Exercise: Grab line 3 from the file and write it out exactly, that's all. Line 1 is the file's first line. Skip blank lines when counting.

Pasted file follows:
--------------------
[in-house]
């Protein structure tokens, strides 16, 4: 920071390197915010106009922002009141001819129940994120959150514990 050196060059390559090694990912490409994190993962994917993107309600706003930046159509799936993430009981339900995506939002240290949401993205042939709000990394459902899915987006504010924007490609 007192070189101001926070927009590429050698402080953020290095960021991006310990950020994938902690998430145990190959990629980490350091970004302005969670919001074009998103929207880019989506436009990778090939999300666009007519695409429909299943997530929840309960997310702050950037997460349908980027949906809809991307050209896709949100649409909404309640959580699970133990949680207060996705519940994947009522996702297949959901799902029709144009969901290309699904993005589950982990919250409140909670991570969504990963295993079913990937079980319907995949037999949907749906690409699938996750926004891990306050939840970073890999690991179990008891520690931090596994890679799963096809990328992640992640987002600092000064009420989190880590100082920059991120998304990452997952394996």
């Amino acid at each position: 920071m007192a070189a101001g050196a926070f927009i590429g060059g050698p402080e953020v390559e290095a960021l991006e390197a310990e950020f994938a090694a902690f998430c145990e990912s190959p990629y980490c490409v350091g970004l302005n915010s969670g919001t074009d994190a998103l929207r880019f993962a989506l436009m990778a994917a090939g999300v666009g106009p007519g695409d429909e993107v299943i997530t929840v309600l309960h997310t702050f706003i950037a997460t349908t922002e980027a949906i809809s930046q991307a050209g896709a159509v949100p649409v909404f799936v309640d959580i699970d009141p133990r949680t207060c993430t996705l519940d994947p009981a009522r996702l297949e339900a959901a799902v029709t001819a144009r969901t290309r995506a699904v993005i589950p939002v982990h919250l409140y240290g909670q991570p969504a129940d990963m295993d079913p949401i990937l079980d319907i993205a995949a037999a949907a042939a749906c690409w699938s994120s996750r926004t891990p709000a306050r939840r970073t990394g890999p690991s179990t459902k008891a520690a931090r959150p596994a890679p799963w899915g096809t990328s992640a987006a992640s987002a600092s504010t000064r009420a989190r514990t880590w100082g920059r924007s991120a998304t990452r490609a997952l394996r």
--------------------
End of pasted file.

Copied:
């Amino acid at each position: 920071m007192a070189a101001g050196a926070f927009i590429g060059g050698p402080e953020v390559e290095a960021l991006e390197a310990e950020f994938a090694a902690f998430c145990e990912s190959p990629y980490c490409v350091g970004l302005n915010s969670g919001t074009d994190a998103l929207r880019f993962a989506l436009m990778a994917a090939g999300v666009g106009p007519g695409d429909e993107v299943i997530t929840v309600l309960h997310t702050f706003i950037a997460t349908t922002e980027a949906i809809s930046q991307a050209g896709a159509v949100p649409v909404f799936v309640d959580i699970d009141p133990r949680t207060c993430t996705l519940d994947p009981a009522r996702l297949e339900a959901a799902v029709t001819a144009r969901t290309r995506a699904v993005i589950p939002v982990h919250l409140y240290g909670q991570p969504a129940d990963m295993d079913p949401i990937l079980d319907i993205a995949a037999a949907a042939a749906c690409w699938s994120s996750r926004t891990p709000a306050r939840r970073t990394g890999p690991s179990t459902k008891a520690a931090r959150p596994a890679p799963w899915g096809t990328s992640a987006a992640s987002a600092s504010t000064r009420a989190r514990t880590w100082g920059r924007s991120a998304t990452r490609a997952l394996r």